19. 19. Information ForagingPhoto: Amanda Lea, Wikimedia CommonsBringing Tech Comm to the Web 19
  20. 20. Information foraging “Information foraging predicts that theeasier it is to find good patches, thequicker users will leave a patch.Thus, the better search engines get athighlighting quality sites, the less timeusers will spend on any one site.”Jakob Nielsen‟s Alertbox: June 30, 2003Information Foraging:Why Google Makes People Leave Your Site FasterBringing Tech Comm to the Web 20
  21. 21. Information snacking The growth of always-on broadbandconnections also encourages this trend towardshorter visits. With dial-up, connecting to theInternet is somewhat difficult, and usersmainly do it in big time chunks. Incontrast, always-on connections encourageinformation snacking , where users go onlinebriefly, looking for quick answers.Jakob Nielsen‟s Alertbox: June 30, 2003Information Foraging:Why Google Makes People Leave Your Site FasterBringing Tech Comm to the Web 21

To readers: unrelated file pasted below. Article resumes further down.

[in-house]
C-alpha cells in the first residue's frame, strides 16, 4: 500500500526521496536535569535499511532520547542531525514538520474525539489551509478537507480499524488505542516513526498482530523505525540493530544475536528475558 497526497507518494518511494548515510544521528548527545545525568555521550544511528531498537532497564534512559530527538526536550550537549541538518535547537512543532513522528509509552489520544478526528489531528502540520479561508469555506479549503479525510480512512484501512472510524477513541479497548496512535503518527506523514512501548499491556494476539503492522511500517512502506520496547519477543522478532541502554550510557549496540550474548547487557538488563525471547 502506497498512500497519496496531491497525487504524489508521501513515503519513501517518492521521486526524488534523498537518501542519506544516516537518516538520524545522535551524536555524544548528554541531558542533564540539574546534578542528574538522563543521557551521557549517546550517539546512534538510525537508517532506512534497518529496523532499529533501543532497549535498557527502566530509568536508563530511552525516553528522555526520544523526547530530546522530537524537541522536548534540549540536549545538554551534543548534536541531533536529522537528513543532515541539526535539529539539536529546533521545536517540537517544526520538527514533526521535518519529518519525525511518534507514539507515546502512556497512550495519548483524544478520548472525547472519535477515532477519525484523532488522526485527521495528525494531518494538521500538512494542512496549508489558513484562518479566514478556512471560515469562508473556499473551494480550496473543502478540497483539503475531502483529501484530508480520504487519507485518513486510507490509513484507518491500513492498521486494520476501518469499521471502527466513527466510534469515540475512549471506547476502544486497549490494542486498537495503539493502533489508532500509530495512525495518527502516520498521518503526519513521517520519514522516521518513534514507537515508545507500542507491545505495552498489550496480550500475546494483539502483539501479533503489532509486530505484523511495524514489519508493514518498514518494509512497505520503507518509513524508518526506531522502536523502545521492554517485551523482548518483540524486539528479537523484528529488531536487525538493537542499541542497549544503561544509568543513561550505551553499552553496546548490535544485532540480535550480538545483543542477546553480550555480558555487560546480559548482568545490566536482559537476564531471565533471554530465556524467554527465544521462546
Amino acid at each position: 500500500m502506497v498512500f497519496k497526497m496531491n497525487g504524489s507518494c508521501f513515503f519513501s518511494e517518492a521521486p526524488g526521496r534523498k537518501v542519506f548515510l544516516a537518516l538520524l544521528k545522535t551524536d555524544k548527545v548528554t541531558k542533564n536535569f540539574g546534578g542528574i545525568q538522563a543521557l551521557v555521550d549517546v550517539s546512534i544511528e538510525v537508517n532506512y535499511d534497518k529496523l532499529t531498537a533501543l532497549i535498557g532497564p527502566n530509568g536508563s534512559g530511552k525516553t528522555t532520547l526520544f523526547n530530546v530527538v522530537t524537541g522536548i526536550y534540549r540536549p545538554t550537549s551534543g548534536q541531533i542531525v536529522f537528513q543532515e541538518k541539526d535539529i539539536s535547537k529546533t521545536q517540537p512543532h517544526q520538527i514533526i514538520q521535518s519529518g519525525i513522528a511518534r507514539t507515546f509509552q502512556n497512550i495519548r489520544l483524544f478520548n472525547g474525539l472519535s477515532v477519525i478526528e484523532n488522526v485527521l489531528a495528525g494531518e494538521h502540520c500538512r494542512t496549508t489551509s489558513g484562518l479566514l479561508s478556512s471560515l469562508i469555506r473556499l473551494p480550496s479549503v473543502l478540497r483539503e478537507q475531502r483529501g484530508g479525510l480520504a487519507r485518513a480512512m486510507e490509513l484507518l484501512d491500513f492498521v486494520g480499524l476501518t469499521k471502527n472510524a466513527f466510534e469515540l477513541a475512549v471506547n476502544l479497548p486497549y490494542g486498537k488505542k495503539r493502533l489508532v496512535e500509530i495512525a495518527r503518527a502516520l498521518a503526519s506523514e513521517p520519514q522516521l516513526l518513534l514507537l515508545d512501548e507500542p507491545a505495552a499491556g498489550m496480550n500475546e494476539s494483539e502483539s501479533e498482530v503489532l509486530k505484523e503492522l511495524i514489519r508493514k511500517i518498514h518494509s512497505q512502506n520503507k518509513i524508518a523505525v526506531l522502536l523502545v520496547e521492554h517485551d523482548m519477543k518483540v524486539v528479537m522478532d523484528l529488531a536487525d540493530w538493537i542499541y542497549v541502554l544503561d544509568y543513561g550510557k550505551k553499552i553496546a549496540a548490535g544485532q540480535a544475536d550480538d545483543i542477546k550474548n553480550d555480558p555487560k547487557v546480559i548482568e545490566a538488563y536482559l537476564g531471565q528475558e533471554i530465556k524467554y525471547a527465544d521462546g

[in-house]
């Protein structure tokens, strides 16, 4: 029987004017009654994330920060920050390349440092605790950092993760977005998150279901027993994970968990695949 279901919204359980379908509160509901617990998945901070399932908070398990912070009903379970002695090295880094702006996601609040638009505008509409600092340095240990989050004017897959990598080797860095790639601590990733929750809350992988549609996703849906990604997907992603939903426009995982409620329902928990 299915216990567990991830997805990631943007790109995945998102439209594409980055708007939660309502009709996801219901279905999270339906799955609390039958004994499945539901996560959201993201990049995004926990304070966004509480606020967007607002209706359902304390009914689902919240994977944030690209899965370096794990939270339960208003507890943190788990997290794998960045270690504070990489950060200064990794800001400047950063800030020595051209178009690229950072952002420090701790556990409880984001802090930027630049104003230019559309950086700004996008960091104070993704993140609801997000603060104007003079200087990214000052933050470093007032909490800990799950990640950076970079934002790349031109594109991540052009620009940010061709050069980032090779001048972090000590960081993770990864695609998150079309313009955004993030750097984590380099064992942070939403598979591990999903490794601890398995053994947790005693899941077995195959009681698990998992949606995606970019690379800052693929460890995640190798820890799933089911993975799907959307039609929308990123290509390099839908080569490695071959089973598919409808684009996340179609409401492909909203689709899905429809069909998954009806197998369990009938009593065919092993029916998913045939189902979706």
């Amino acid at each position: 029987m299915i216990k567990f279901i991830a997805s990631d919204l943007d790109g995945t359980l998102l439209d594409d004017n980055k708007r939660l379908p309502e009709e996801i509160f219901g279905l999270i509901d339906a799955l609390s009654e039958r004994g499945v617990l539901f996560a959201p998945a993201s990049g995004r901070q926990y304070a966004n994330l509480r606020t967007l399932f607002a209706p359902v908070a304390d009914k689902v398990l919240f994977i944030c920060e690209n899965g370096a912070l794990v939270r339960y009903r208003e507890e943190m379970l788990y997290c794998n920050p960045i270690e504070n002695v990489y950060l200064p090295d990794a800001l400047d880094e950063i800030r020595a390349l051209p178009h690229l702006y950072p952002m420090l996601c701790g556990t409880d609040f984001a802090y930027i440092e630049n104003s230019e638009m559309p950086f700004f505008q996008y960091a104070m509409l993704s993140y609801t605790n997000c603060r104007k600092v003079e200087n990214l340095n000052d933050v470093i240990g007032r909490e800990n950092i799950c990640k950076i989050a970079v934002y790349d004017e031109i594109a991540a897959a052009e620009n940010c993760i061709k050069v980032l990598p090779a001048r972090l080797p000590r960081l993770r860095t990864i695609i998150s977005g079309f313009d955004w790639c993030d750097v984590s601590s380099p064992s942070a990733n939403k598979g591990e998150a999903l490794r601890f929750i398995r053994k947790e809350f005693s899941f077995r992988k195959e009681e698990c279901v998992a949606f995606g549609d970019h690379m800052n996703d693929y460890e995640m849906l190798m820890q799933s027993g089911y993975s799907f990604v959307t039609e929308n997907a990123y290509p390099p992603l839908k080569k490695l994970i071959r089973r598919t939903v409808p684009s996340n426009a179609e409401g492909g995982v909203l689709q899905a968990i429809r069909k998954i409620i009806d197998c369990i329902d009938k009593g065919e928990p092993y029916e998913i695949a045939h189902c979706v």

22. 22. Experience vs. credentials“Now the technology letsyou find experiencedpeople as easily ascredentialed ones.”David Weinberger: To Big to KnowBringing Tech Comm to the Web 22
  23. 23. Collegiality“Links are the visible manifestation ofthe author giving up any claim tocompleteness or even sufficiency; linksinvite the reader to browse the networkin which the work is enmeshed, anacknowledgement that thinking issomething that we do together.”David Weinberger: To Big to KnowBringing Tech Comm to the Web 23
  24. 24. Include it all. Filter is afterward.“We seem to be making a culturalchoice---with our new infrastructuresthumb heavily on the scale---to preferto start with abundance rather thancuration. Include it all. Filter itafterward. Even then, the filters donot remove anything; they filterforward, not out.”David Weinberger: To Big to KnowBringing Tech Comm to the Web 24
  25. 25. Filter it afterward The Web is a filter We can filter it for ourselves Google And with our friends LinkedIn Facebook Twitter Etc.Bringing Tech Comm to the Web 25